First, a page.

Devoted to his communityPublished 10:46am Tuesday, August 28, 2012
With a heart full of love for his family and an unwavering pride for the community in which he lived, Merald Enstad will always be remembered as a man who cared deeply for everyone he knew.
“He was such a congenial person,” said his wife Jeanette. “He liked everyone, and there wasn’t any favoritism. I think he was everybody’s friend.”
Fergus Falls lost the friend to all and devoted community member Sunday, Aug. 26, less than a month after he turned 95 years old.
“He was a serious business man when he was working, but he always had time for his friends and family,” said Jeanette. “He always liked to have a cup of coffee and a good visit.”
Over the years, Merald became very close to his grandchildren.
“His grandchildren and great grandchildren were the highlight of his life,” Jeanette said. “They used to come bounding in and hop on his lap like children do. He just loved it.”
Merald’s granddaughter Jen Enstad-Petersen said she remembers how devoted he was as a grandfather and great grandfather.
“At family dinners, he would eat after everyone else, because he would rock the baby while everyone else ate,” Petersen said.
Merald once asked Petersen if her son had any old clothes he could use for working outside, and she found him a pair of old Abercrombie and Fitch jeans.
“He said, ‘These are the snazziest work jeans I’ve ever seen,’ and he wore them as work jeans all the time,” Petersen said.
In addition to being a devoted father, grandfather and great grandfather, Merald devoted a significant amount of time to the Kiwanis Club. In his 64 years as a member, he became president of the local club, governor of the three-state area, a member of the international board and eventually, international president. During his time as president, he traveled to 306 countries where he met presidents, kings and ambassadors from all over the world.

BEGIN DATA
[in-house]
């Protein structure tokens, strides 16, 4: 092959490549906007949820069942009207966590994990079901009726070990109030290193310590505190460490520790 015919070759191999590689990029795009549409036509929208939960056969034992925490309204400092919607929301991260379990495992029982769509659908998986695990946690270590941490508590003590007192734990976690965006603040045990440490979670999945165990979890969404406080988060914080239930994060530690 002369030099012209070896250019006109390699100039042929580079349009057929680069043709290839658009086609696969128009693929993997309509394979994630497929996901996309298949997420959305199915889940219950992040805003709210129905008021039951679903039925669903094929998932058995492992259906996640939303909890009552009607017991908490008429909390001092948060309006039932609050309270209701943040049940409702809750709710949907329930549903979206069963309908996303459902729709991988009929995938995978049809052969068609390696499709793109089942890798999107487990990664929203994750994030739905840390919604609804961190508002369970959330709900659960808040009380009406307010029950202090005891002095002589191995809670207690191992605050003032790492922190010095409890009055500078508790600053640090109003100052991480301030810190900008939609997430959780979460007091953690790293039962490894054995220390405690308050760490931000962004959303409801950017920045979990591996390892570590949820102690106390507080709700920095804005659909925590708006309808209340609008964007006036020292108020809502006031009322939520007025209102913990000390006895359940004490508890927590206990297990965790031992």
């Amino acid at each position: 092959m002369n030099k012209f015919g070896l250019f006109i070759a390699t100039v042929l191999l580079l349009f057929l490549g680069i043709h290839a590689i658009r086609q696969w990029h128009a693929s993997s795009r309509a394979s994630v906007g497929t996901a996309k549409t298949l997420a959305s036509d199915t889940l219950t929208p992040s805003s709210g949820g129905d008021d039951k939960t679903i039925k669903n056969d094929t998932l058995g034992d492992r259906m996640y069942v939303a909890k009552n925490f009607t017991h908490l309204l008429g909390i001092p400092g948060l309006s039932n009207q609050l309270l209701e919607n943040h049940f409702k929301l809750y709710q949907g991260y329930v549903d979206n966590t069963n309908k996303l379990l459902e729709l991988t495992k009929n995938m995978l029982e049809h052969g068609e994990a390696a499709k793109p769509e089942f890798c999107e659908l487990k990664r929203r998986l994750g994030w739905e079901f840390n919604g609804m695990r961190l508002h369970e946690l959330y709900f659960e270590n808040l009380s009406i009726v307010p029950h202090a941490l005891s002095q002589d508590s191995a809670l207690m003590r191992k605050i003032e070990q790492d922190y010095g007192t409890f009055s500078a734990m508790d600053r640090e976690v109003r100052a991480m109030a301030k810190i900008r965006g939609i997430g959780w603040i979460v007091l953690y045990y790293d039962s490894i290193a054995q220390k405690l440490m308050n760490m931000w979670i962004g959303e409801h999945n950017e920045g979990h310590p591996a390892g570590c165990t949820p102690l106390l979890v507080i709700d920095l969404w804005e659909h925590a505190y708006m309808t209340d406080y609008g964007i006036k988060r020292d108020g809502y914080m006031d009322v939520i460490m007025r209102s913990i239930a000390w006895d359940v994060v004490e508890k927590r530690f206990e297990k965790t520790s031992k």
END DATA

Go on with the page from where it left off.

Fellow Kiwanis member and friend of Merald, Ralph Johnson, was going to quit the club about 10 years ago.
“Merald took me out for coffee and convinced me to stay,” Johnson said. “I’m glad he did.”
When it came to fundraising events, Merald was always way out in front. He sold more than 300 tickets to the pancake feed every year, said Johnson.
“He was just an exemplary man,” he said. “He was a great fellow and everybody liked him.”
Merald was also very active in the First Lutheran Church. He was the chairman of the finance committee for two building additions, a council member, foundation board member and he sang in the choir.
“He never did anything halfheartedly,” Petersen said. “He was always very gung ho.”
Merald was always interested in current affairs and cared greatly about his community, Jeanette said.
“He was always proud of his town and its accomplishments,” she said. “Anything that our little town did meant a lot to him.”
Merald might be remembered most as a friend to all. This became clear when his friends stayed with him until the very end, said Jeanette.
“These last few weeks when he wasn’t doing too well, his friends all circled around him,” she said. “That meant a lot to him.”